When you buy electricity, you are buying in a “post-pay” agreement. You agree to buy power from a supplier, and they agree to sell it to you and to coordinate delivery to your location. The supplier then issues you a bill for the power and delivery after you have consumed it. Whether you pay them or not, the supplier is on the hook for the power you used and for the delivery charges to get it to you. Because of this, most electricity suppliers will want to run a credit check on your business.

During the enrollment process, you will be asked to provide your business Federal Employer ID number (EIN) or your DUNS Number. If you haven’t been in business long, you may not have been able to establish a credit history. Or, maybe starting a business stretched your resources and you don’t meet the supplier’s minimum credit threshold. Each electricity supplier has a different credit policy. If you don’t meet their minimum credit standards, you may be required to pay a deposit.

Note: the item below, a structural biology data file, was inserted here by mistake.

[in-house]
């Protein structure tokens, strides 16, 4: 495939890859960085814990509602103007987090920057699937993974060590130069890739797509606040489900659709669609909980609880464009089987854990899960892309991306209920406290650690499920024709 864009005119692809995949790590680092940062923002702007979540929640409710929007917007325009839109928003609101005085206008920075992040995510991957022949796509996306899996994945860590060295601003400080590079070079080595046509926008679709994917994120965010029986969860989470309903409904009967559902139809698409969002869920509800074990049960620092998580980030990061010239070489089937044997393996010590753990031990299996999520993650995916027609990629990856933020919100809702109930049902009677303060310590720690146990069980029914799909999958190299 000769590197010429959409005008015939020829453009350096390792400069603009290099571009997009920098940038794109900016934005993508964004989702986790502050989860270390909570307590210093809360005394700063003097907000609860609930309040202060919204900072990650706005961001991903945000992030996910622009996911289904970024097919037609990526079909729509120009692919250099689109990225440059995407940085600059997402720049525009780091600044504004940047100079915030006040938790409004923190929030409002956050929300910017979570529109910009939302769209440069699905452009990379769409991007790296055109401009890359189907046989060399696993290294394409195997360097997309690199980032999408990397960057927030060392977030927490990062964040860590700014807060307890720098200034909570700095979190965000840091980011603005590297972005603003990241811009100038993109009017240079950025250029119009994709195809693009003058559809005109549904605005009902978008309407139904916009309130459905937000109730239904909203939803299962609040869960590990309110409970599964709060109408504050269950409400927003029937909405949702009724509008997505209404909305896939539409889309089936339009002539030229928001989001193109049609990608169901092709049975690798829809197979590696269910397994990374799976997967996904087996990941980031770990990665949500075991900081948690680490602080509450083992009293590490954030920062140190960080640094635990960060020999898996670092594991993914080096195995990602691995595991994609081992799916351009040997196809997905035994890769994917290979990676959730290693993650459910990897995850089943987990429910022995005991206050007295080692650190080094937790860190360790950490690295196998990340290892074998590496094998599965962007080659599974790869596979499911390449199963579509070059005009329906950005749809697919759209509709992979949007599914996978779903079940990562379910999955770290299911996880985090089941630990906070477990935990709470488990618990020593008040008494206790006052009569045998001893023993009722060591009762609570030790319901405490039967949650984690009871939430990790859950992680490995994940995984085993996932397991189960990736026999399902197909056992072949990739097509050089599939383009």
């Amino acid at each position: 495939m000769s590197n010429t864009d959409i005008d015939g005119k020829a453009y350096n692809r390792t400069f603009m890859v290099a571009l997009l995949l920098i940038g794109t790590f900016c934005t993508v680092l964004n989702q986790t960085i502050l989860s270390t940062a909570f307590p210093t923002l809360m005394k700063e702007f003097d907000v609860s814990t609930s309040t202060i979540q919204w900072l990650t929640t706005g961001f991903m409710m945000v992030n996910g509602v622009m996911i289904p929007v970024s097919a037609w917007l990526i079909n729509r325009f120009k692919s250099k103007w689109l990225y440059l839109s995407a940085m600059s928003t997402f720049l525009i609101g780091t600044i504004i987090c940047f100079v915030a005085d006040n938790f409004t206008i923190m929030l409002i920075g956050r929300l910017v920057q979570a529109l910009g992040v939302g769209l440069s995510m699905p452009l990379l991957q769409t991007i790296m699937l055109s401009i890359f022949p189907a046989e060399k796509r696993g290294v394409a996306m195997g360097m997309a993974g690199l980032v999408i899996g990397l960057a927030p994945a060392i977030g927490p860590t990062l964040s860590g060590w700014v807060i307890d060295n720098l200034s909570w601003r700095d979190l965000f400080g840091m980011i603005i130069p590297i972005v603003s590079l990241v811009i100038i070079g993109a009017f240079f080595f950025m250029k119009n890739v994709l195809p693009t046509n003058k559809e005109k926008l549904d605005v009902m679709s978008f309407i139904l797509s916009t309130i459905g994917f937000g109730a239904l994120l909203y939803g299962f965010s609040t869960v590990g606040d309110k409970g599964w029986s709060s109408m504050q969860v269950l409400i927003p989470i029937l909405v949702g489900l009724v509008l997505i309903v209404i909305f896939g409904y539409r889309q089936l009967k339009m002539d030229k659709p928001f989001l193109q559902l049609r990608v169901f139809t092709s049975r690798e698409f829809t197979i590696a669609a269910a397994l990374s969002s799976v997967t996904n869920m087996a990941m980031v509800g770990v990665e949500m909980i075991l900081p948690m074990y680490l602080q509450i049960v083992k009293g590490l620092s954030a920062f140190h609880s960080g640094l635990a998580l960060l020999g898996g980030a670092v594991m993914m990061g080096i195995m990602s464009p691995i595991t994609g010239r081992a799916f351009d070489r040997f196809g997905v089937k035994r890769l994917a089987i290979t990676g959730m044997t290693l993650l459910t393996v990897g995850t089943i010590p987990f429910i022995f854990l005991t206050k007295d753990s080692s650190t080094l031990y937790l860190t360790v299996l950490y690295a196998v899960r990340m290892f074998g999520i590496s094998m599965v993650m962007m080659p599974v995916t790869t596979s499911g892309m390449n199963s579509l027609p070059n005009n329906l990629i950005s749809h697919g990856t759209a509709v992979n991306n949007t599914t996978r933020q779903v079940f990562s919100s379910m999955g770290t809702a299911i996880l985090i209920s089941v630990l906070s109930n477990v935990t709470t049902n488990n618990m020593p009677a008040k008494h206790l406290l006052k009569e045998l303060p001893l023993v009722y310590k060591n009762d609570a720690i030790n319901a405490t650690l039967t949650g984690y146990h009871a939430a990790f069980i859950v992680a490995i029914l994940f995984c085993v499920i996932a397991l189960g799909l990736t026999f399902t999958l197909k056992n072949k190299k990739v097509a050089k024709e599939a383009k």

There are several options for satisfying a deposit. First, you can pay a deposit, typically equal to 1/5 of your estimated annual usage. Or, if you have had service at that location or a prior location, you may be able to provide a credit history from your current electricity provider showing that you pay on time. Some electricity suppliers make it even easier, simply requiring that you submit 1-2 of your most recent electricity bills to prove that you pay on time.

Read more about building small business credit >>

Let an Expert Shop for Your Business Electricity!

We hope that this has helped give you more confidence on shopping for business electricity rates for your small to medium sized business.  If so… it’s time to get shopping!

Texas Businesses

Ohio Businesses

Connecticut Businesses